For years, women with BRCA genetic mutations have been advised by doctors to consider having their breasts, ovaries and Fallopian tubes removed to reduce their risk of developing breast and ovarian cancer.
Now, results from a new study may cause some of those women to consider having hysterectomies to prevent uterine cancer as well.
“I do think this study will change behavior,” said Dr. Matt McDonald, physician leader of Novant Health Cancer Care in Greater Charlotte. “With this information…I think a lot of women are going to say, ‘Take my uterus out.’ ”
The study, which followed more than 1,000 women in 10 U.S. medical centers, found that women with mutations of the BRCA-1 gene are at high risk of developing an aggressive form of uterine cancer. Previous smaller studies had identified a link, but the evidence wasn’t considered strong enough to change the way doctors practice.
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“This is the study that has been needed,” said Dr. Noah Kauff, a Duke University researcher and lead author of the study, published online in JAMA Oncology this week.
Until four months ago, Kauff worked at Memorial Sloan Kettering Cancer Center in New York, where his team published the first study, in 2002, which showed that removal of ovaries and Fallopian tubes in premenopausal women with BRCA mutations reduced the risk of breast and ovarian cancer.
I do think this study will change behavior.…I think a lot of women are going to say, ‘Take my uterus out.’
Dr. Matt McDonald, physician leader of Novant Health Cancer Care in Greater Charlotte
At the time, he said, researchers believed there wasn’t a connection between BRCA and uterine cancer. But anecdotal stories and a 2013 New York Times report led them to question that conclusion. The Times story was about a women who had tested positive for the BRCA gene mutation and had her ovaries removed but opted not to have a hysterectomy to remove her uterus. Then five years later, she was diagnosed with advanced uterine cancer.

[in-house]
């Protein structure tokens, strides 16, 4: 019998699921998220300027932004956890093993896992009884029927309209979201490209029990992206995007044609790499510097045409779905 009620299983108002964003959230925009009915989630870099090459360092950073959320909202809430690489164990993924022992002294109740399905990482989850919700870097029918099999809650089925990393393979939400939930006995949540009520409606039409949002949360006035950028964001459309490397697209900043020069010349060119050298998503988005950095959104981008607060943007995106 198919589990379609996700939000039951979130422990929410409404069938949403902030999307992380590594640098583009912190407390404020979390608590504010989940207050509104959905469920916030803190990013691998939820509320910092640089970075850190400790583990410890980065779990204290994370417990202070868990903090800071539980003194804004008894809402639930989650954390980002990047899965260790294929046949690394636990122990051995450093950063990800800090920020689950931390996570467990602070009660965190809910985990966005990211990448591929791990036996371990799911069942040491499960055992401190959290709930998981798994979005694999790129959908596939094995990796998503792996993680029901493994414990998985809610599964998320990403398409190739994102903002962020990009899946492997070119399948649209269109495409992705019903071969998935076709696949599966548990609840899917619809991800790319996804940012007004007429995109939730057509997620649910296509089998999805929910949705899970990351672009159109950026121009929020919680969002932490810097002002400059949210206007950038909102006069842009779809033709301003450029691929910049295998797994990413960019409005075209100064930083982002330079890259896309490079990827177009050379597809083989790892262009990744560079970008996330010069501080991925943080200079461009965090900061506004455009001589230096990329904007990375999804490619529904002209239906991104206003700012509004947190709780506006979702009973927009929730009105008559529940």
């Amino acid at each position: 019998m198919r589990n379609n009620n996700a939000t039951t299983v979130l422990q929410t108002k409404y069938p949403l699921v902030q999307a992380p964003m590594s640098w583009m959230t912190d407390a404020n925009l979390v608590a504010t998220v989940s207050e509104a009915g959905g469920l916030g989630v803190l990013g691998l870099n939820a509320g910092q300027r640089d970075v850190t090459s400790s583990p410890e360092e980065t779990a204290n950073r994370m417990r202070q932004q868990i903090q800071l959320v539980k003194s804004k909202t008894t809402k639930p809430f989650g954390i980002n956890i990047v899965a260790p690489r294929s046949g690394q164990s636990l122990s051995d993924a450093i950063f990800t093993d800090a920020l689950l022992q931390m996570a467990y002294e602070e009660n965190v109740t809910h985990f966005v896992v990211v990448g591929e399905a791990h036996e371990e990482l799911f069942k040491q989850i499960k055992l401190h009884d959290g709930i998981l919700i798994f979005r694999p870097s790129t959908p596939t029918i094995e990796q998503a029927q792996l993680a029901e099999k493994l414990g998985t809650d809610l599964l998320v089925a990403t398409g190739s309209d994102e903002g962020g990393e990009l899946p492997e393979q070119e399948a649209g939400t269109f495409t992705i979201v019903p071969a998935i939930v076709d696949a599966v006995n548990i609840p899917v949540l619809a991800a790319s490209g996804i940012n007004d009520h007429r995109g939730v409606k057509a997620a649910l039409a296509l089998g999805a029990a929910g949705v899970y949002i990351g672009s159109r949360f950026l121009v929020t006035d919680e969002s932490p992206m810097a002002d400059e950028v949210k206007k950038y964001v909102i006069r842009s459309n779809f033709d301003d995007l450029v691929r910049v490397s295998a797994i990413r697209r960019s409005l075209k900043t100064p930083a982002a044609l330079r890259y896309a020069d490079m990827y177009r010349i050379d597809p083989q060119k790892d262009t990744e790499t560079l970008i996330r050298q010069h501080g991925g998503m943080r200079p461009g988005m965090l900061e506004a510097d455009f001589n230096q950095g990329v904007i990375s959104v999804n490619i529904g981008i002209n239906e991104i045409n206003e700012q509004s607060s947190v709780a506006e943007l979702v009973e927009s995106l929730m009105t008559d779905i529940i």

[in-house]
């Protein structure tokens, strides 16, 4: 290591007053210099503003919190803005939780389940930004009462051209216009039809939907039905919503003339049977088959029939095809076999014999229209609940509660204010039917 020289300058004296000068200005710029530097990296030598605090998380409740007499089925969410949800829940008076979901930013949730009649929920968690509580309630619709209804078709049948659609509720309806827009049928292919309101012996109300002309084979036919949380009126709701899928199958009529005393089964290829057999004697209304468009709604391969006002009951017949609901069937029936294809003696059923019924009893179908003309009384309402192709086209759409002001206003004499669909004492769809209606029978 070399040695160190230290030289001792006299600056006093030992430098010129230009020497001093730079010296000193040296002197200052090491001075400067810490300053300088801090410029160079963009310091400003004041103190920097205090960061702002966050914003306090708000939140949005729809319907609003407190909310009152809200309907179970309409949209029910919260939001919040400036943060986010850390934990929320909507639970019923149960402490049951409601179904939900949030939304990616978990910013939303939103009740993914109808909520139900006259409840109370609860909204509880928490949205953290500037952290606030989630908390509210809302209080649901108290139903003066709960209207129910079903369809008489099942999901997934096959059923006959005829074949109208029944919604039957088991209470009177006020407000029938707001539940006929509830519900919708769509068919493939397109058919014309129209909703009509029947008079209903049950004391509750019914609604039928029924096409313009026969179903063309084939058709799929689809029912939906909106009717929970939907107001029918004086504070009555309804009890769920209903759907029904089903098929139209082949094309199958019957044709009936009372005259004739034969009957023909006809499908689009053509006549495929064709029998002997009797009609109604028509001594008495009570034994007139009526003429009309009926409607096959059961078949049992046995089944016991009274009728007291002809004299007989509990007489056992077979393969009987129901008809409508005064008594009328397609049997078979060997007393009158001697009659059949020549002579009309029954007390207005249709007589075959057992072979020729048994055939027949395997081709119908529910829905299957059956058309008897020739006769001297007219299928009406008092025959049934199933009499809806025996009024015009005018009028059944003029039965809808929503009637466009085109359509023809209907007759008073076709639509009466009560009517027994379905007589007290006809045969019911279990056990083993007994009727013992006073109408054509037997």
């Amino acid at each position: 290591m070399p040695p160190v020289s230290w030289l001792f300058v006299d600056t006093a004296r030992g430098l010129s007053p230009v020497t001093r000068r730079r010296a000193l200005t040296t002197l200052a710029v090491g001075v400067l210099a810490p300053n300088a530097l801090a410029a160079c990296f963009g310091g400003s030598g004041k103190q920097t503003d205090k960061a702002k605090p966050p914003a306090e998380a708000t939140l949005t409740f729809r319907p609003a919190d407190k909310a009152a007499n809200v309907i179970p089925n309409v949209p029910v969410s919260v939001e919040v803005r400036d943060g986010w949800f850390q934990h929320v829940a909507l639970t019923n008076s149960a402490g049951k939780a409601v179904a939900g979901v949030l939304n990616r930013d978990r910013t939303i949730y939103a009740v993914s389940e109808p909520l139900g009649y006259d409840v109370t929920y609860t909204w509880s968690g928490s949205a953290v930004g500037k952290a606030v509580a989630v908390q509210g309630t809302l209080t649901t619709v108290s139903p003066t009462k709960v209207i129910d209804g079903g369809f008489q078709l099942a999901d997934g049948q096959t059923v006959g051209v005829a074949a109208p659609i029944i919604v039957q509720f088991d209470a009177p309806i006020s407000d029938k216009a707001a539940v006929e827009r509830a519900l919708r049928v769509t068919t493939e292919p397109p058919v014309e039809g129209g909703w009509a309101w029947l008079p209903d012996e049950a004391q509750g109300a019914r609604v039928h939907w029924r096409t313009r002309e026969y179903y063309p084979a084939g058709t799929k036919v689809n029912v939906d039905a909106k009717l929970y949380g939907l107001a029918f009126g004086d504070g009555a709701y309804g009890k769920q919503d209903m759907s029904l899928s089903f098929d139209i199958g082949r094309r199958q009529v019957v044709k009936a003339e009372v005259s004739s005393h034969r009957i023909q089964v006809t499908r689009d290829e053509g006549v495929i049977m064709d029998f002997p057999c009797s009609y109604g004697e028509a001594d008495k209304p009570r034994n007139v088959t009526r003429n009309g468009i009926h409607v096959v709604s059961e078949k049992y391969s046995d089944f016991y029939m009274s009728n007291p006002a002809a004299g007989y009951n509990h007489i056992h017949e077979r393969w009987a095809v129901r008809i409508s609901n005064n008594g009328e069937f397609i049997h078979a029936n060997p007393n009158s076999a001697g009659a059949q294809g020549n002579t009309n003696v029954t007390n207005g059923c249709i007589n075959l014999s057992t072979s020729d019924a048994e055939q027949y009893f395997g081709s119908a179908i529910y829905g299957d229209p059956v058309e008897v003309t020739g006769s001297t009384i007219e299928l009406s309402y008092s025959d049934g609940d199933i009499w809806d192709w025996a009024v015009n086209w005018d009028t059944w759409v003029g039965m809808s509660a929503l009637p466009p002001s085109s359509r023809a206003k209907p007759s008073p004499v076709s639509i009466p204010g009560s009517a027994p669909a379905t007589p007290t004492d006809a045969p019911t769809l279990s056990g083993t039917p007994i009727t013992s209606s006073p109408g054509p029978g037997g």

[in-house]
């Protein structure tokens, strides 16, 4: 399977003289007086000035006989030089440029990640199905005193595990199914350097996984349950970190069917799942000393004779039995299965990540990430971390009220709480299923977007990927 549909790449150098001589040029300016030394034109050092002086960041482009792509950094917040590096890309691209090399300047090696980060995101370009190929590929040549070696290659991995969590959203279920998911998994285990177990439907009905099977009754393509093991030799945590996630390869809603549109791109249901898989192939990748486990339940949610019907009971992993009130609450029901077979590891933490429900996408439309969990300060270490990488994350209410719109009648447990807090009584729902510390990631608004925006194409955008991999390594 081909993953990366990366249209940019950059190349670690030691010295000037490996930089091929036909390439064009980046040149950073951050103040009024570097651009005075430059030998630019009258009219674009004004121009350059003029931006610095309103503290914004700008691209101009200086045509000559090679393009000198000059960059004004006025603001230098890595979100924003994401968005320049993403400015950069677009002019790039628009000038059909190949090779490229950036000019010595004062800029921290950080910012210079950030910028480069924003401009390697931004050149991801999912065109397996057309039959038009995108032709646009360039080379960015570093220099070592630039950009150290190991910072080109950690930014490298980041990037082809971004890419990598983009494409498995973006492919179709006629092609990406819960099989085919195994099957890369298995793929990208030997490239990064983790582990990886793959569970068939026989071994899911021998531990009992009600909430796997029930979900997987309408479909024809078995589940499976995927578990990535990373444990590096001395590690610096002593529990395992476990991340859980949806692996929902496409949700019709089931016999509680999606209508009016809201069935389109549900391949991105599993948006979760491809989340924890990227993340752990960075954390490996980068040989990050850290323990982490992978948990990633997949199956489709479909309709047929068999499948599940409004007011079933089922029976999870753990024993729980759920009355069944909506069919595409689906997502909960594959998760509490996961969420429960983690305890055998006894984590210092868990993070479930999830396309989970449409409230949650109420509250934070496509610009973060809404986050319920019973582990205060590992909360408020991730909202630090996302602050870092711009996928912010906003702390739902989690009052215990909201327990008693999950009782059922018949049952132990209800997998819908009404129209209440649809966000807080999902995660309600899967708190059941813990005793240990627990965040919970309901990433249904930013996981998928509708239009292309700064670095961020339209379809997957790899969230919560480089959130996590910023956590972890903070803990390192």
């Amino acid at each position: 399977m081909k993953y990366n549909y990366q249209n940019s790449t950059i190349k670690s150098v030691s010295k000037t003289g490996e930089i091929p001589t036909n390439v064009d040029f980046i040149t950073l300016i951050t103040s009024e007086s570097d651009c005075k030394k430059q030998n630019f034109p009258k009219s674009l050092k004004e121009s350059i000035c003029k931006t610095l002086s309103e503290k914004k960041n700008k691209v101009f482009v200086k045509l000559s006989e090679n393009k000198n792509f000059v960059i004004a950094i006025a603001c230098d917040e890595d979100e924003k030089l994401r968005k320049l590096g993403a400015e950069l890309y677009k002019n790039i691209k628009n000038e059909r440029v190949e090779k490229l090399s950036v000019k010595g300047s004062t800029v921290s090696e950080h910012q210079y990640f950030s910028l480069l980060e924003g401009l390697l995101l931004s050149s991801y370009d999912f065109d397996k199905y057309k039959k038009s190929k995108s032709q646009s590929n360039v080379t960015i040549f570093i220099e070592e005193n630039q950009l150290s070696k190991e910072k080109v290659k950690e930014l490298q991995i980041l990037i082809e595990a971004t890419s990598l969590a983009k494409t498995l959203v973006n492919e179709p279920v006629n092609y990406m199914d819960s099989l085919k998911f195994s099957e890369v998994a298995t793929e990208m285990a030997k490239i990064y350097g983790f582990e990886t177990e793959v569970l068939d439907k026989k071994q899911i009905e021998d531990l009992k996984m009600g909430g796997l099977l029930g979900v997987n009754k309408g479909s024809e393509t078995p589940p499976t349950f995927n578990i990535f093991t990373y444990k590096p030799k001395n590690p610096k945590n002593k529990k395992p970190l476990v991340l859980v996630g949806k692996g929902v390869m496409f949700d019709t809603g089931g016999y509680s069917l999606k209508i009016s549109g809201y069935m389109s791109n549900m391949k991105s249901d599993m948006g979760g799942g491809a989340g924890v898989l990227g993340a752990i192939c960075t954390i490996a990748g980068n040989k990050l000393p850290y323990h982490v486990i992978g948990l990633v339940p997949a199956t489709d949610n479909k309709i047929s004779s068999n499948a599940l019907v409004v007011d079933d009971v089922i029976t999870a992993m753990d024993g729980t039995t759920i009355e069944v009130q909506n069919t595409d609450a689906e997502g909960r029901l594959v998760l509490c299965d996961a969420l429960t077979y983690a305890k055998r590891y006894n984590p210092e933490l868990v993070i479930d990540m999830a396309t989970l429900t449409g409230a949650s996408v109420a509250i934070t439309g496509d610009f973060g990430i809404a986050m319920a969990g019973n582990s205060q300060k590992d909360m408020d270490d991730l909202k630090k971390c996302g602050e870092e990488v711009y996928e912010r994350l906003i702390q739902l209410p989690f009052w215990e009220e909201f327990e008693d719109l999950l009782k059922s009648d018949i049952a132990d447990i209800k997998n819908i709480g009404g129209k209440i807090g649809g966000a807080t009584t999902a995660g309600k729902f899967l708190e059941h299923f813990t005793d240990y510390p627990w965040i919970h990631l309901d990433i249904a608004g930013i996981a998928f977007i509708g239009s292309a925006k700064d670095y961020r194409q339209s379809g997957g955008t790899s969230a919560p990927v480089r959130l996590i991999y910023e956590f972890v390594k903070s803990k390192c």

“Patients had been asking about this throughout my career,” Kauff said. “Media reports caused us to re-look at this.”
Incidence of aggressive cancer significant
Kauff’s team at Sloan Kettering subsequently published a 2014 study confirming that women with the BRCA-1 mutation had a higher risk of uterine cancer. It also found that the uterine cancer they developed was deadly.
Generally, uterine cancer is diagnosed early and can be cured with surgery alone, Kauff said. The five-year survival rate is 80 to 90 percent. But the Sloan Kettering study found uterine cancers in women with BRCA-1 mutations were of an aggressive type, called “serous” cancers. They account for only 10 percent of uterine cancer, but 40 percent of all uterine cancer deaths, Kauff said.
It’s really helping us make our own medically informed decisions.
Krystle Goverick, a patient discussing the benefit of new research
A larger study was needed to determine if the connection was significant enough to affect medical practice. So Kauff worked with researchers at nine other U.S. and United Kingdom centers to follow 1,083 women for about five years.
In the largest study so far, four of about 600 women with BRCA-1 mutations developed the aggressive uterine cancer. And while that doesn’t seem like a lot, Kauff said the result was unexpected and significant.
“If you followed these 600 women for 25 years, you would have expected only one of these cancers,” he said. “When in just five years, we saw four of them, that definitely raised flags.”
Although Kauff wouldn’t say whether women should have preventive hysterectomies, he did say in an interview that the new data is strong enough to prompt doctors to discuss the potential risk of aggressive uterine cancer with patients who have the BRCA-1 mutation.
‘Going to change behavior’
Novant Health’s McDonald said he and other oncologists have “struggled with what to tell patients” about whether to keep their uteruses. “I would say, ‘We really don’t know what the right answer is right now.’ I would really leave it up to the patient.”
The latest study is “s going to change behavior a lot,” he said.
Most surgery to remove ovaries and Fallopian tubes is done laparoscopically in 20 to 25 minutes, he said. “It’s an outpatient operation. You wake up, go home and you’re pretty much back to normal activities within days.”
Hysterectomies can also be done laparoscopically, and that would add about 15 to 20 minutes. Recovery might be a week longer, but the risk of complications wouldn’t be much different.
Both Kauff and McDonald said the study doesn’t give clear direction for women who’ve already had preventive surgery to remove ovaries and Fallopian tubes and are considering hysterectomies. Second surgeries would bring additional cost and risks of complications.
The decision also remains difficult for women of child-bearing age who are still planning to become pregnant.
“That’s what makes it a little tougher for me to make my decision,” said Krystle Goverick, 34, a Pennsylvania volunteer for a national advocacy group. She isn’t married and hasn’t yet had children.
In 2014, more than 10 years after her mother died of breast cancer, Goverick learned she had the BRCA-1 mutation. She’s already had a double mastectomy to decrease her risk of breast cancer, and in the next five years, she plans to have another operation to remove her ovaries and Fallopian tubes. Now, she’s glad for the new data that will help her decide whether to have a hysterectomy as well.
“I’m so happy Dr. Kauff and others are taking the time to do this research,” Goverick said. “It’s really helping us make our own medically informed decisions.”